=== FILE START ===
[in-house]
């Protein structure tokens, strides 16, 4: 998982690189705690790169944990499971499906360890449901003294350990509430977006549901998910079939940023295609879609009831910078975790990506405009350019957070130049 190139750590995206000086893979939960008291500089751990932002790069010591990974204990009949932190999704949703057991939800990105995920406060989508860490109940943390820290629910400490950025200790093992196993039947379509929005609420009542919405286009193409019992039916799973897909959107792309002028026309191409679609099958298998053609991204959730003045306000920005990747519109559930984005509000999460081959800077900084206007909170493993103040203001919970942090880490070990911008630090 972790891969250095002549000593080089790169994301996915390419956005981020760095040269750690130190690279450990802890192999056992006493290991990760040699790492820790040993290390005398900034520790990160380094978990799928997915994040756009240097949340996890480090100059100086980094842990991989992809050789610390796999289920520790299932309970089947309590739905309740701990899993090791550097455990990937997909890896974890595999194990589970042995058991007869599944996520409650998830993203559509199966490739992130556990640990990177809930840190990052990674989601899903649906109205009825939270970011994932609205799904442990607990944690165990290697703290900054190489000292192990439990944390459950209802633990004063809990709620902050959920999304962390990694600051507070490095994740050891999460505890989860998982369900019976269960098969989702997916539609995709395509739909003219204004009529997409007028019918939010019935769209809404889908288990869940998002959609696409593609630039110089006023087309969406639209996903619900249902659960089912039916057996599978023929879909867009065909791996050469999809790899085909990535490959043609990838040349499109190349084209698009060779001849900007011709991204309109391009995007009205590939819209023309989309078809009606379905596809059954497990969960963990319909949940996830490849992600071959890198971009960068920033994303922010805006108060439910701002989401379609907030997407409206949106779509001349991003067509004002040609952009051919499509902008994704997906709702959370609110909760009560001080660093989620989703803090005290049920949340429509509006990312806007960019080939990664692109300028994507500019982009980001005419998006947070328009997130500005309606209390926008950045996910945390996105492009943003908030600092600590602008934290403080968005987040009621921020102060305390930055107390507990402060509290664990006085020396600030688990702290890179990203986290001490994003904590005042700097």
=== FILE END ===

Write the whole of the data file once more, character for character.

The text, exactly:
[in-house]
């Protein structure tokens, strides 16, 4: 998982690189705690790169944990499971499906360890449901003294350990509430977006549901998910079939940023295609879609009831910078975790990506405009350019957070130049 190139750590995206000086893979939960008291500089751990932002790069010591990974204990009949932190999704949703057991939800990105995920406060989508860490109940943390820290629910400490950025200790093992196993039947379509929005609420009542919405286009193409019992039916799973897909959107792309002028026309191409679609099958298998053609991204959730003045306000920005990747519109559930984005509000999460081959800077900084206007909170493993103040203001919970942090880490070990911008630090 972790891969250095002549000593080089790169994301996915390419956005981020760095040269750690130190690279450990802890192999056992006493290991990760040699790492820790040993290390005398900034520790990160380094978990799928997915994040756009240097949340996890480090100059100086980094842990991989992809050789610390796999289920520790299932309970089947309590739905309740701990899993090791550097455990990937997909890896974890595999194990589970042995058991007869599944996520409650998830993203559509199966490739992130556990640990990177809930840190990052990674989601899903649906109205009825939270970011994932609205799904442990607990944690165990290697703290900054190489000292192990439990944390459950209802633990004063809990709620902050959920999304962390990694600051507070490095994740050891999460505890989860998982369900019976269960098969989702997916539609995709395509739909003219204004009529997409007028019918939010019935769209809404889908288990869940998002959609696409593609630039110089006023087309969406639209996903619900249902659960089912039916057996599978023929879909867009065909791996050469999809790899085909990535490959043609990838040349499109190349084209698009060779001849900007011709991204309109391009995007009205590939819209023309989309078809009606379905596809059954497990969960963990319909949940996830490849992600071959890198971009960068920033994303922010805006108060439910701002989401379609907030997407409206949106779509001349991003067509004002040609952009051919499509902008994704997906709702959370609110909760009560001080660093989620989703803090005290049920949340429509509006990312806007960019080939990664692109300028994507500019982009980001005419998006947070328009997130500005309606209390926008950045996910945390996105492009943003908030600092600590602008934290403080968005987040009621921020102060305390930055107390507990402060509290664990006085020396600030688990702290890179990203986290001490994003904590005042700097």